Reminding locals of global impact

Queen’s Amnesty International hosts photos showing negative side to Canadian mining corporations

James Rodríguez’s photos of mining impact on Central American communities, displayed in the JDUC.
James Rodríguez’s photos of mining impact on Central American communities, displayed in the JDUC.
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Alexandra Pedersen presenting on Wednesday night in a BioSci lecture hall.
Alexandra Pedersen presenting on Wednesday night in a BioSci lecture hall.
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The negative impact that Canadian mining corporations have had on rural Central American communities is documented in a series of 28 photographs currently displayed in the JDUC.

The photographs, taken by documentary photographer James Rodríguez, are part of a partnership between Queen’s Amnesty International, the Kingston Central American Solidarity Committee and Kingston Amnesty International to host “Canadian Mining in Central America: A Week of Action”.

The week began with a showing of “El Oro o La Vida/Gold for Life: Recolonization and Resistance in Central America” at the Screening Room on Sunday.

From Monday through Friday, the JDUC has played host to Rodríguez’s photographs, and Rodríguez conducted a Skype discussion on Wednesday night.

Rodríguez first went to Guatemala in June 2004 as part of Peace Brigades International, and has been based there since 2006. When he arrived, the 36-year Guatemalan Civil War had ended eight years before.

The exhibition of his work depicts the impact of Canadian mining companies on Central American communities, particularly indigenous groups in rural areas.

Corporate actors in Central America include Goldcorp; Tahoe Resources, now based in Nevada; HudBay Minerals, which is currently involved in a lawsuit over the 2009 killing of Mayan community leader Adolfo Ich Chamán, alleged to have been carried out by a private security guard employed by Hudbay; and the partnership of Radius Gold Inc. and Kappes Cassiday and Associates.

Alexandra Pedersen, a Ph.D. candidate in the Department of Geography, said she first got involved with mining issues in Guatemala in 2010, when she went to the country with a university-led delegation from the University of Northern British Columbia.

“The community members came forward and told us about violent evictions as well as instances of rape of the women in the community, and when they told us and explained that it was a Canadian company that owned this particular mine site, it really resonated with me and I wanted to do something about it,” she said.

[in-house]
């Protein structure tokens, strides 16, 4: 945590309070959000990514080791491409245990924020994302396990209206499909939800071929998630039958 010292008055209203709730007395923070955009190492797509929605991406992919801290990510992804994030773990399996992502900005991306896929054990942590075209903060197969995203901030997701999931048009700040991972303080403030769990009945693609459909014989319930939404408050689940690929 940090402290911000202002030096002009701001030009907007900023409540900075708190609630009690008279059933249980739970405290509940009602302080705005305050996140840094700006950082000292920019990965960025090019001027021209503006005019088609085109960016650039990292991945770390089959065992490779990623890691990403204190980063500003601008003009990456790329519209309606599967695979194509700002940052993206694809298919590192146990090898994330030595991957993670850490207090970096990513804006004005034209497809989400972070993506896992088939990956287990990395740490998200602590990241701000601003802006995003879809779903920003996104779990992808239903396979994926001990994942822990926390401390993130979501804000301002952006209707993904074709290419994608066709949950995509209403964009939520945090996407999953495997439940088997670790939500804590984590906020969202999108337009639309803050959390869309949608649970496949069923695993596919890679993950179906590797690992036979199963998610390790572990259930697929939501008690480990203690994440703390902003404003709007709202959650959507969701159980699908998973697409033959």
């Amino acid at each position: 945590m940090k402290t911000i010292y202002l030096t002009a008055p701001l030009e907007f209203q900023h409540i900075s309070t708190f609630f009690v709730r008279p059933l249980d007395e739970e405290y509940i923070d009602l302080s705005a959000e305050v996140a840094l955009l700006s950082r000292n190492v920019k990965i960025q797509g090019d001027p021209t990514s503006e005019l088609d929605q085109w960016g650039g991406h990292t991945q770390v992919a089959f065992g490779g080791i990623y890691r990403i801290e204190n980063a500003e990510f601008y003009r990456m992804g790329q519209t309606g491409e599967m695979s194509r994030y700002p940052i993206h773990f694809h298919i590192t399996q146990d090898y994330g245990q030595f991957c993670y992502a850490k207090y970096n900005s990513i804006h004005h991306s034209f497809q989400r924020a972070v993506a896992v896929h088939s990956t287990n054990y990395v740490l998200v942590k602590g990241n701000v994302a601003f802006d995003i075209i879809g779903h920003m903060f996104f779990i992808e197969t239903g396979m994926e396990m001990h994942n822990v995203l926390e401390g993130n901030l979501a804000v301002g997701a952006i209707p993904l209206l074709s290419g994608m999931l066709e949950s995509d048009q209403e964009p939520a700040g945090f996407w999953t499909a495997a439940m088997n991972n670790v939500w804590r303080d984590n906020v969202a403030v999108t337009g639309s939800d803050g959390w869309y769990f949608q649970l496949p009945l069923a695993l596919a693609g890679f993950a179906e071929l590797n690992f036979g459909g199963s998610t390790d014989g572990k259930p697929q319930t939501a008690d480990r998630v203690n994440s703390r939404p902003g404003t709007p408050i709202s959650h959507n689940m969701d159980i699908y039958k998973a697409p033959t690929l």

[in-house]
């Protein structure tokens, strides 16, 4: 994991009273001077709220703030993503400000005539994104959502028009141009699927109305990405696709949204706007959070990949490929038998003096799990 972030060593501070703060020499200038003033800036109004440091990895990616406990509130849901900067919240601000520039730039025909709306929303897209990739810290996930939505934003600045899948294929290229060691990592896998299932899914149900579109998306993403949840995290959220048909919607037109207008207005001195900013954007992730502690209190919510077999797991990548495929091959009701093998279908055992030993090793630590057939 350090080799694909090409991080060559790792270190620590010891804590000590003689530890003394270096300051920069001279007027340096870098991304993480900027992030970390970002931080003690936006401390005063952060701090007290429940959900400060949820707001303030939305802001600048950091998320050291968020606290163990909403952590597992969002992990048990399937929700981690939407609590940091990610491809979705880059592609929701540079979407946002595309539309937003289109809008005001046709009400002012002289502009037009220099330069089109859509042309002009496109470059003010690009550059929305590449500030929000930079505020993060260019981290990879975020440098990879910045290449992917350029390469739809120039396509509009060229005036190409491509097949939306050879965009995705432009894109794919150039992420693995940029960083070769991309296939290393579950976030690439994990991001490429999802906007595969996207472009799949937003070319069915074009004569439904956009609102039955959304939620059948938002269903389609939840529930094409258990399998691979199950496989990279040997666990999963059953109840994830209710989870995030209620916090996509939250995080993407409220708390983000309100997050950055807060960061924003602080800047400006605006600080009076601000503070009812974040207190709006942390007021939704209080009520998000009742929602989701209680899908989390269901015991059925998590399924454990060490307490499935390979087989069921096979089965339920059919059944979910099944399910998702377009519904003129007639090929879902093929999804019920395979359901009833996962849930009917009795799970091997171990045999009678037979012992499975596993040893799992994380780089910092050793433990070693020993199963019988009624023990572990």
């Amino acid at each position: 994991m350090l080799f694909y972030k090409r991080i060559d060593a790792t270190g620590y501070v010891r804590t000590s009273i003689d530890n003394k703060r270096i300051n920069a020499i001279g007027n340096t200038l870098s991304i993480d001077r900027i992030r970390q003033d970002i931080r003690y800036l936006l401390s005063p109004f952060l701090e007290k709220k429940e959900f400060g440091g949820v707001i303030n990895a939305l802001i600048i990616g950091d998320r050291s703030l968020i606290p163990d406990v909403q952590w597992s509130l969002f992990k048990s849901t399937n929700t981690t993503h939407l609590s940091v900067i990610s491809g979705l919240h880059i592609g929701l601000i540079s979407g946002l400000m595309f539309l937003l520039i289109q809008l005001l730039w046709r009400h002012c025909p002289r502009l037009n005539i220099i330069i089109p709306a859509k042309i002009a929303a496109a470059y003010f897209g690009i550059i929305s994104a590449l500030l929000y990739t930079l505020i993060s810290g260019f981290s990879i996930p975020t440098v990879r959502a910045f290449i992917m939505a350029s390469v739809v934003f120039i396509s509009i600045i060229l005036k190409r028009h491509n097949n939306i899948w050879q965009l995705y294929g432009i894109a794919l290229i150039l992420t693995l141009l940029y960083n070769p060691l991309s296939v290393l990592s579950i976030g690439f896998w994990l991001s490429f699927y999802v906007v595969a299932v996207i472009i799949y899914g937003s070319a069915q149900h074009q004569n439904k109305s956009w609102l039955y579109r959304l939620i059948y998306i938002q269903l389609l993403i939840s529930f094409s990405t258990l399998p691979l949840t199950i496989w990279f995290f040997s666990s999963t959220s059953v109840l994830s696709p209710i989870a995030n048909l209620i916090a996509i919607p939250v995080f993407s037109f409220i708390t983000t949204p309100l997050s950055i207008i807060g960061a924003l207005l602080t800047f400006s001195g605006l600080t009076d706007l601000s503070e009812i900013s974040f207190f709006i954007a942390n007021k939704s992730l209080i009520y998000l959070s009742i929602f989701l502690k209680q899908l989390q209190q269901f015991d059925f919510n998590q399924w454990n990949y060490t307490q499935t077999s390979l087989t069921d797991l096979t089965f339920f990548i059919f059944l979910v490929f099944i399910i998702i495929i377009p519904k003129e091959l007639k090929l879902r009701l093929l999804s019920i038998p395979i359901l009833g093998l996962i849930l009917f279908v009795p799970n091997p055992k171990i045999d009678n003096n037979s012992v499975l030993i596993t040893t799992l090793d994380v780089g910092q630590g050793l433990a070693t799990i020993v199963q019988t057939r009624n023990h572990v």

She changed topics for her master’s to look at indigenous Mayan perspectives on development.

“I never actually asked them specifically about mining, but every conversation ended up talking about mining,” she said.

Pedersen’s research site is the Guatemalan community of La Puya, which has used peaceful resistance to stop Canadian and American mines from accessing their land.

She said there’s been good feedback on the exhibition of Rodríguez’s photographs.

“I think that’s probably one of our most well-attended events — people can do it at their own time or leisure and they don’t have class conflicts, or maybe they didn’t know where the Screening Room was downtown,” she said.

“We’ve had phenomenal feedback from the people that have participated in it, and … interest in how they can become involved as well as how they are related to issues that are happening in Central America as Canadians.”

Pedersen said she doesn’t know if Queen’s has connections to mining companies in Guatemala, but added that she thinks it’s likely that Queen’s is “heavily invested” in Canadian mining companies.

The University was unable to confirm by deadline regarding any investments in mining companies.

“I think, as Canadian citizens and Canadian institutions, that we should be looking very critically at what type of ethical investments we can be making,” Pedersen said.

“If Queen’s would be so forward as to divest from any particular companies that do have a track record of human rights abuses, I think that that would make a more progressive university.”

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